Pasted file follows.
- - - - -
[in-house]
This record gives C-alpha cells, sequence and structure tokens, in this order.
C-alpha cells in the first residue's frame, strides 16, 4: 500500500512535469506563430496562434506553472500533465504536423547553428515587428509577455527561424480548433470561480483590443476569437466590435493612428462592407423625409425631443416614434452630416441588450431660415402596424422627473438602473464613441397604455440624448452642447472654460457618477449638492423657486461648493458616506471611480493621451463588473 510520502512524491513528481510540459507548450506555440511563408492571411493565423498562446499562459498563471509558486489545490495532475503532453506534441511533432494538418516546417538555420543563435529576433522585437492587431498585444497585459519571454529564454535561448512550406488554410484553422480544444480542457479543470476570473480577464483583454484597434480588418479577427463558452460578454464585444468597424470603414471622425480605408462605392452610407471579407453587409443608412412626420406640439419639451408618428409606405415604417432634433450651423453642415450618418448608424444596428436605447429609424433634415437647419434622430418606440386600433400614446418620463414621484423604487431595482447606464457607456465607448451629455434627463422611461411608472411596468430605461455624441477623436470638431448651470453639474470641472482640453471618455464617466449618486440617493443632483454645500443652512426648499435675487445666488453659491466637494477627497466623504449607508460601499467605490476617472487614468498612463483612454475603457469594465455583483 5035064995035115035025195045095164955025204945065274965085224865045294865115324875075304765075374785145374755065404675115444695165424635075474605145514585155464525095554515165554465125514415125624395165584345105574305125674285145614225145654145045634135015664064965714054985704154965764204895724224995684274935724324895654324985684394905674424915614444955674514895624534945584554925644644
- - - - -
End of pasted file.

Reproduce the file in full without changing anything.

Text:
[in-house]
This record gives C-alpha cells, sequence and structure tokens, in this order.
C-alpha cells in the first residue's frame, strides 16, 4: 500500500512535469506563430496562434506553472500533465504536423547553428515587428509577455527561424480548433470561480483590443476569437466590435493612428462592407423625409425631443416614434452630416441588450431660415402596424422627473438602473464613441397604455440624448452642447472654460457618477449638492423657486461648493458616506471611480493621451463588473 510520502512524491513528481510540459507548450506555440511563408492571411493565423498562446499562459498563471509558486489545490495532475503532453506534441511533432494538418516546417538555420543563435529576433522585437492587431498585444497585459519571454529564454535561448512550406488554410484553422480544444480542457479543470476570473480577464483583454484597434480588418479577427463558452460578454464585444468597424470603414471622425480605408462605392452610407471579407453587409443608412412626420406640439419639451408618428409606405415604417432634433450651423453642415450618418448608424444596428436605447429609424433634415437647419434622430418606440386600433400614446418620463414621484423604487431595482447606464457607456465607448451629455434627463422611461411608472411596468430605461455624441477623436470638431448651470453639474470641472482640453471618455464617466449618486440617493443632483454645500443652512426648499435675487445666488453659491466637494477627497466623504449607508460601499467605490476617472487614468498612463483612454475603457469594465455583483 5035064995035115035025195045095164955025204945065274965085224865045294865115324875075304765075374785145374755065404675115444695165424635075474605145514585155464525095554515165554465125514415125624395165584345105574305125674285145614225145654145045634135015664064965714054985704154965764204895724224995684274935724324895654324985684394905674424915614444955674514895624534945584554925644644